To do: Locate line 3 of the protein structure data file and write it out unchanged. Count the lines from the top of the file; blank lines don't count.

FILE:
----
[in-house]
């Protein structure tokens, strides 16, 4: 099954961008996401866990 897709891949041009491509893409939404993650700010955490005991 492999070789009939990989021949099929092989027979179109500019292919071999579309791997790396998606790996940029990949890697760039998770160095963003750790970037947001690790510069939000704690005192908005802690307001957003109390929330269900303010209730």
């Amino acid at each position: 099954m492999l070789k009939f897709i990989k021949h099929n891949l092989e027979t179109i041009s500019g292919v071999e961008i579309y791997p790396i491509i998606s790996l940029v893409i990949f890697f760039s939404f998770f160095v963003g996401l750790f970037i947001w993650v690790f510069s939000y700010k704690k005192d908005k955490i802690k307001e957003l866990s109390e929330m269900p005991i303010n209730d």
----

């Amino acid at each position: 099954m492999l070789k009939f897709i990989k021949h099929n891949l092989e027979t179109i041009s500019g292919v071999e961008i579309y791997p790396i491509i998606s790996l940029v893409i990949f890697f760039s939404f998770f160095v963003g996401l750790f970037i947001w993650v690790f510069s939000y700010k704690k005192d908005k955490i802690k307001e957003l866990s109390e929330m269900p005991i303010n209730d």